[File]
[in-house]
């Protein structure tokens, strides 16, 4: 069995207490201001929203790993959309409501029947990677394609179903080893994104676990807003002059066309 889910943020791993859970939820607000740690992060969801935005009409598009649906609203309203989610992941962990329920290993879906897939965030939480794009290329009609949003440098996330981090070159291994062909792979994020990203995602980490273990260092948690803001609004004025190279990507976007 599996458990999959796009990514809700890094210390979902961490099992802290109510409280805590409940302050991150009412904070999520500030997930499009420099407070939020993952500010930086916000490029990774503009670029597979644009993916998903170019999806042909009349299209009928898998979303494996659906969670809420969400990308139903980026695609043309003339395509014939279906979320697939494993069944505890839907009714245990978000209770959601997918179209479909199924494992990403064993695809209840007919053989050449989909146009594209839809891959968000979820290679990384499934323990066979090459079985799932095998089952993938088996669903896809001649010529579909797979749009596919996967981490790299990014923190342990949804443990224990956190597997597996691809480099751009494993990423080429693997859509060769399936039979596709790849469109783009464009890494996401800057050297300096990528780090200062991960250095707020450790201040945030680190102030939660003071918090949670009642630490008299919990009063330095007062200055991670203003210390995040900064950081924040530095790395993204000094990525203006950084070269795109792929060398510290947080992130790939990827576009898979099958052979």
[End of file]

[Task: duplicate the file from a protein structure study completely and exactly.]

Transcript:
[in-house]
């Protein structure tokens, strides 16, 4: 069995207490201001929203790993959309409501029947990677394609179903080893994104676990807003002059066309 889910943020791993859970939820607000740690992060969801935005009409598009649906609203309203989610992941962990329920290993879906897939965030939480794009290329009609949003440098996330981090070159291994062909792979994020990203995602980490273990260092948690803001609004004025190279990507976007 599996458990999959796009990514809700890094210390979902961490099992802290109510409280805590409940302050991150009412904070999520500030997930499009420099407070939020993952500010930086916000490029990774503009670029597979644009993916998903170019999806042909009349299209009928898998979303494996659906969670809420969400990308139903980026695609043309003339395509014939279906979320697939494993069944505890839907009714245990978000209770959601997918179209479909199924494992990403064993695809209840007919053989050449989909146009594209839809891959968000979820290679990384499934323990066979090459079985799932095998089952993938088996669903896809001649010529579909797979749009596919996967981490790299990014923190342990949804443990224990956190597997597996691809480099751009494993990423080429693997859509060769399936039979596709790849469109783009464009890494996401800057050297300096990528780090200062991960250095707020450790201040945030680190102030939660003071918090949670009642630490008299919990009063330095007062200055991670203003210390995040900064950081924040530095790395993204000094990525203006950084070269795109792929060398510290947080992130790939990827576009898979099958052979």